Subsurface salt layer dissolution along the western shores of the Dead Sea is considered to be the primary cause for extensive large sinkhole formation in the past 40 years. Many of these sinkholes are arranged in clusters and are filled with water from nearby springs. The Mineral Beach resort was built in an area with a thermal spring with water emerging at around 40 °C at the Shalem sinkhole cluster. Unfortunately, the same spring was responsible for the destruction of the resort as it supplied water undersaturated with respect to halite, which promoted dissolution and sinkhole formation. The sinkholes in the Shalem cluster drain out in sudden catastrophic events and then slowly fill again. The drainage mechanisms of this phenomenon are studied in the Shalem-2 sinkhole cluster using leveling data collectors and ground-based LiDAR surveys over a period of 5 years, including thirty-five drainage events. Drainage volume and fluxes calculated using water level and topographic data obtained by LiDAR scans suggest that the formation of additional sinkholes beneath the pond’s bottom triggers drainage events. The subsequent flux shows that the evolution of the newly formed sinkholes either improves the hydraulic connection or temporarily seals the connection between the surface pond and deeper caverns/aquifers. The drainage event ends when either the hydraulic connection is sealed or when the level of water in the pond drops to the level of the newly formed sinkhole. The large volumes of drained water and drainage fluxes imply the existence of a well-developed active underground draining system.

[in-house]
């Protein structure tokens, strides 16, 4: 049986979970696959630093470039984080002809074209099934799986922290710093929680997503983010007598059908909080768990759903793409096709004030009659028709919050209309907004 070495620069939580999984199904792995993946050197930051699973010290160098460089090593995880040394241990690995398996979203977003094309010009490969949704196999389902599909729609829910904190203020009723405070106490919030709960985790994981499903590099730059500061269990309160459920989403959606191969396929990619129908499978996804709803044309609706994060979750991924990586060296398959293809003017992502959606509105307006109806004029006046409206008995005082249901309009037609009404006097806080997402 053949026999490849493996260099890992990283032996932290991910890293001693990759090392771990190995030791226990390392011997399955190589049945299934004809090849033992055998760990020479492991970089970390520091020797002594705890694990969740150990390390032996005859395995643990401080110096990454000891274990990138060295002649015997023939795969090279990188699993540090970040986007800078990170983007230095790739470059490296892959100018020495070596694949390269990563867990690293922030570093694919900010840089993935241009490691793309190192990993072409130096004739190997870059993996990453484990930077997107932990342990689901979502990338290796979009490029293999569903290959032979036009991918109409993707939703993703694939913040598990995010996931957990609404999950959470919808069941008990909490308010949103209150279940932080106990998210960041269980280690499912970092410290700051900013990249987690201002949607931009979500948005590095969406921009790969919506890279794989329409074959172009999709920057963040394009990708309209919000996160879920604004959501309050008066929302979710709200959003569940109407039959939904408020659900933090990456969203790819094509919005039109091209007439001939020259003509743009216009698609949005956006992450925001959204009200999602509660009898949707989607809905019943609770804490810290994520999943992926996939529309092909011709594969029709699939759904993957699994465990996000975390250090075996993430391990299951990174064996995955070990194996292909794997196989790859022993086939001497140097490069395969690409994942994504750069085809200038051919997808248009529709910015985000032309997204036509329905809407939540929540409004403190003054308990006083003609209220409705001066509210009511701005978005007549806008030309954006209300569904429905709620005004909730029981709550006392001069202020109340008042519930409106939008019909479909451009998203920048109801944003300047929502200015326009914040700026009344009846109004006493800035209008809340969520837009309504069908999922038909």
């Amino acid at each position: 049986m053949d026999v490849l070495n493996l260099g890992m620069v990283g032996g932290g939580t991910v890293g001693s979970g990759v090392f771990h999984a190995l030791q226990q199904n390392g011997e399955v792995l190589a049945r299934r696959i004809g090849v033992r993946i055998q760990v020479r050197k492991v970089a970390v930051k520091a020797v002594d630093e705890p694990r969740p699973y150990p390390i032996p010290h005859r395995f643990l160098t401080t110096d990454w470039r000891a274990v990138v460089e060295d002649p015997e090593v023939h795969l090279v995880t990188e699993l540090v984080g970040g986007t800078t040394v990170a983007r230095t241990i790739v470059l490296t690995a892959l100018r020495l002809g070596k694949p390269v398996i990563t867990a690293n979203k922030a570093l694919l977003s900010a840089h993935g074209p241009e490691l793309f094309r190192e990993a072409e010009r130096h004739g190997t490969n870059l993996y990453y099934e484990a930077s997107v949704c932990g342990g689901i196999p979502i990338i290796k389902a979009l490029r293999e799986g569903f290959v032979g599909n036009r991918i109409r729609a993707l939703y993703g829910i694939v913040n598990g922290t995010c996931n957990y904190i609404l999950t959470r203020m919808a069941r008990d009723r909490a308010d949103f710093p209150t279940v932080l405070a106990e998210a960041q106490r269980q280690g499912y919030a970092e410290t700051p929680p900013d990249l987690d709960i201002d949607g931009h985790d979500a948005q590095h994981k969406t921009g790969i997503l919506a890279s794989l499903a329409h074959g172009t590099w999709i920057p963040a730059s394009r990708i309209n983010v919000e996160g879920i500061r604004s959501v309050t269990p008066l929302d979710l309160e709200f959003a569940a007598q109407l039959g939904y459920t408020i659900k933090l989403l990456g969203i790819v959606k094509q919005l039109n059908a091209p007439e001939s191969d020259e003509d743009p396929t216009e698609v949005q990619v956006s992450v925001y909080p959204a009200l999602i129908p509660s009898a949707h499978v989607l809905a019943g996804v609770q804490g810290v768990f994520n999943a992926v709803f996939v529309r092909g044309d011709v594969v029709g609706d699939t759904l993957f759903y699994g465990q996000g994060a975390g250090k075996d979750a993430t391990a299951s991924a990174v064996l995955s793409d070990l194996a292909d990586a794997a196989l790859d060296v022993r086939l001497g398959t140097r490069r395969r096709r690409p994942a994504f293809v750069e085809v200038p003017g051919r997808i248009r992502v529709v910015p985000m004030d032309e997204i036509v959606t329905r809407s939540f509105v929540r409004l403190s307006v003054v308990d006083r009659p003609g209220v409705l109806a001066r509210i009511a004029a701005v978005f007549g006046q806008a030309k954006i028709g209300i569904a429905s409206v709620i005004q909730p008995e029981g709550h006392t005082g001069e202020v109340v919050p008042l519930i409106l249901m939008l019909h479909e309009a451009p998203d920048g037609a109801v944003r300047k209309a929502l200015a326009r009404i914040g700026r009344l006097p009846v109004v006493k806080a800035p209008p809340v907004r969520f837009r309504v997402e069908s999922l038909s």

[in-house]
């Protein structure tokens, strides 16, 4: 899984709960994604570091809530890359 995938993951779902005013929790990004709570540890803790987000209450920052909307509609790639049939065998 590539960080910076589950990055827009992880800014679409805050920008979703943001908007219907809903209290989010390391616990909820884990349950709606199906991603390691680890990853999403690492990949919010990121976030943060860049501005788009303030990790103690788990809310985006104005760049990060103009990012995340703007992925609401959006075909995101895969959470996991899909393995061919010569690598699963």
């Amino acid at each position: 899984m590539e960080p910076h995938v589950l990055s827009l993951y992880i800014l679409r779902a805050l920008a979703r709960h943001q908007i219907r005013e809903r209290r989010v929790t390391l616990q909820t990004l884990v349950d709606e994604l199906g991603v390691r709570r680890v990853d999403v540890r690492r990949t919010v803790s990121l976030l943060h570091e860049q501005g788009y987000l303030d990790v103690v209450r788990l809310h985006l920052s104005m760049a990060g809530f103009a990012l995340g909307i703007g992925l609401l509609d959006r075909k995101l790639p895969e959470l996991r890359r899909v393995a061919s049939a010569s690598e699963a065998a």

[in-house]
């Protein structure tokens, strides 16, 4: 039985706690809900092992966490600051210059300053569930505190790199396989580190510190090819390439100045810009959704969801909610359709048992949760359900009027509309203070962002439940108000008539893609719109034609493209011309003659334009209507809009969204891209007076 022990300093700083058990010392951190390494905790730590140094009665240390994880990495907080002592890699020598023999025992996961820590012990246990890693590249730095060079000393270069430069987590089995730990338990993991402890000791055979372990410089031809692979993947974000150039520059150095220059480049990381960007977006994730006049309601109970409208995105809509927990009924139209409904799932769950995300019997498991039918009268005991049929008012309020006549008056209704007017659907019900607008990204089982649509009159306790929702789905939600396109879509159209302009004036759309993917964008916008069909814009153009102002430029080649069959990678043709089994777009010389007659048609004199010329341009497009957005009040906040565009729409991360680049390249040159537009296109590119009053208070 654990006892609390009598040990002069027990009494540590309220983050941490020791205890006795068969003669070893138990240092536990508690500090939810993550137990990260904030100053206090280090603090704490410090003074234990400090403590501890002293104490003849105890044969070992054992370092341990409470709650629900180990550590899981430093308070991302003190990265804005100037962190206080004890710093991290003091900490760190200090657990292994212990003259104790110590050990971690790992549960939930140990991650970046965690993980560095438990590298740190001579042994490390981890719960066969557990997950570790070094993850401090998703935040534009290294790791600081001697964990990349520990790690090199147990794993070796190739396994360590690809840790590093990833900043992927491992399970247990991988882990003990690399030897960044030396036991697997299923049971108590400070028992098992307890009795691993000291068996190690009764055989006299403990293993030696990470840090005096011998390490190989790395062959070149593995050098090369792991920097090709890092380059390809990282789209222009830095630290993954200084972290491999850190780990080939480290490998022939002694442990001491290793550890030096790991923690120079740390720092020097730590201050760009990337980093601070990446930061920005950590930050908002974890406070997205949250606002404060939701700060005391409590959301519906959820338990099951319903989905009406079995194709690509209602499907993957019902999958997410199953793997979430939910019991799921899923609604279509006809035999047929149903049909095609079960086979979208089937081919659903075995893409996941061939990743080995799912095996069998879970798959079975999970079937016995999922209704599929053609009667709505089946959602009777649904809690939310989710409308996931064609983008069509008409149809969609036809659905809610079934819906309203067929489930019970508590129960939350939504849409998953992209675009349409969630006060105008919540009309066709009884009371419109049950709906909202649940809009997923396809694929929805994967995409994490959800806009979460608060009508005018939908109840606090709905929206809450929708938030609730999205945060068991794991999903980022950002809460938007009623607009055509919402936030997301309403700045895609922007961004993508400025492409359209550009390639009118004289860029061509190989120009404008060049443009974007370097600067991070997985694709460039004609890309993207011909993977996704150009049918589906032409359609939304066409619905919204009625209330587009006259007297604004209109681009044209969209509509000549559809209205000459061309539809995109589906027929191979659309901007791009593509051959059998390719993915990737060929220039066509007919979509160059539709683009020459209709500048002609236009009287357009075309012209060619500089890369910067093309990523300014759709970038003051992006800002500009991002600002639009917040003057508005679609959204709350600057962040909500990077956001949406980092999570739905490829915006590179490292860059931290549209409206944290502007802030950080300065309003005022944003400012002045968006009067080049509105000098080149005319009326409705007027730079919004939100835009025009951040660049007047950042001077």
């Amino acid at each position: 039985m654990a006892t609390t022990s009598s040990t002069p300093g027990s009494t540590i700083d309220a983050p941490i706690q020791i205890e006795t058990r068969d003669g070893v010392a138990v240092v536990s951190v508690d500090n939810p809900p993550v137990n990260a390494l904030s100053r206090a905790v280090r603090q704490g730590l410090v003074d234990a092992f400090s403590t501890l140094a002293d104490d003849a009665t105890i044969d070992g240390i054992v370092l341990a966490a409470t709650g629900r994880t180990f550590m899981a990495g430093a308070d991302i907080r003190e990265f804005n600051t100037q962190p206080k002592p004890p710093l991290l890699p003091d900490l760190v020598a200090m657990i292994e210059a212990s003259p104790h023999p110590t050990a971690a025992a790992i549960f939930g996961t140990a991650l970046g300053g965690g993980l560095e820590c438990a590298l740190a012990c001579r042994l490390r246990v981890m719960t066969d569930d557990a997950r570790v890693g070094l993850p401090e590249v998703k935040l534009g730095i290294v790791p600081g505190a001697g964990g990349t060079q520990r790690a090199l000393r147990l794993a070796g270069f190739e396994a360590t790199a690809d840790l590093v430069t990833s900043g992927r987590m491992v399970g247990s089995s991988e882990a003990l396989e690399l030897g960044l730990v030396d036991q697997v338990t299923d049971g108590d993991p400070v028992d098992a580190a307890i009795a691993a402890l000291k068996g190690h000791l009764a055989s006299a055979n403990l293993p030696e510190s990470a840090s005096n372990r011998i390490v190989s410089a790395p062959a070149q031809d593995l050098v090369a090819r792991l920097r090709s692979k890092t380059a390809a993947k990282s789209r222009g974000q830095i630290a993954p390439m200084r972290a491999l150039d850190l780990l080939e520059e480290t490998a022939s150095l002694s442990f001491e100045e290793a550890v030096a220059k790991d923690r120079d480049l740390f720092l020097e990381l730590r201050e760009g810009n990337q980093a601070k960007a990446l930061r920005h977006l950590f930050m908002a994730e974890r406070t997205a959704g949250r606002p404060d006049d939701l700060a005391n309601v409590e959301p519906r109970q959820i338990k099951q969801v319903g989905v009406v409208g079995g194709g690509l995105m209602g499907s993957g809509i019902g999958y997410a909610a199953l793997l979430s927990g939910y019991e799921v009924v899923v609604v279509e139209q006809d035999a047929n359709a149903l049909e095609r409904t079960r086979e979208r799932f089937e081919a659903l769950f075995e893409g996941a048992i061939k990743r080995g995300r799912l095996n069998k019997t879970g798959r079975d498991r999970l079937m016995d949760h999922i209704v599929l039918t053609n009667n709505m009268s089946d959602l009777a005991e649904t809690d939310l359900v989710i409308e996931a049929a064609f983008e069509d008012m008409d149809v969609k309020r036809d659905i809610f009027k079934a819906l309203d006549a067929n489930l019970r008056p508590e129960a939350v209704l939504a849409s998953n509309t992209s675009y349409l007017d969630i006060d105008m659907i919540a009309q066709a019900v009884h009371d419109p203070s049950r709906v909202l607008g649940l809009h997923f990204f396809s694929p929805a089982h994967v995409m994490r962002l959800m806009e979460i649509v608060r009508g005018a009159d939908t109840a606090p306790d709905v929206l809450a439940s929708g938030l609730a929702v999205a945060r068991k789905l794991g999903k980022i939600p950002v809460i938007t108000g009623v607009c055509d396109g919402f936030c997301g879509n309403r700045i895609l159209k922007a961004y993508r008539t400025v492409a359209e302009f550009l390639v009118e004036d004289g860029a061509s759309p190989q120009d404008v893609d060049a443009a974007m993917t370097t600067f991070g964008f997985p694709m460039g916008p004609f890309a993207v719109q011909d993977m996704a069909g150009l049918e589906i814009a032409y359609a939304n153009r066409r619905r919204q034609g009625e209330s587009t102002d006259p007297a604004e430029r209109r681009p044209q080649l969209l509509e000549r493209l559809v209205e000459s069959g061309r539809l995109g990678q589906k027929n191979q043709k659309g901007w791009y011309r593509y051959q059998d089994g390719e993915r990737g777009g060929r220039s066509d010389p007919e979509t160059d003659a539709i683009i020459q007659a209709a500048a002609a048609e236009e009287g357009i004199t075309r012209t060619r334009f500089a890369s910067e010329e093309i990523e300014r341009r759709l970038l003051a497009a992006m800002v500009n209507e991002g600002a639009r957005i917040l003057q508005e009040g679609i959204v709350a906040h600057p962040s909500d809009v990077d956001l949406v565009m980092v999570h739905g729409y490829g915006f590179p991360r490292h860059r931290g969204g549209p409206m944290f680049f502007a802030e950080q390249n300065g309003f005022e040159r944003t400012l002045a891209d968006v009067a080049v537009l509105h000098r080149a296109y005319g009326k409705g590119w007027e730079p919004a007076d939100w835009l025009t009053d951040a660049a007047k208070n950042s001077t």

Bibliographical noteFunding Information:
This research was sponsored by The Israel Ministry of Tourism, Geological Survey of Israel, and the Strauss Department of Marine Geosciences, Charney School of Marine Sciences, University of Haifa.
© 2023 by the authors.
- Dead Sea
- salt karst
ASJC Scopus subject areas
- Earth and Planetary Sciences (all)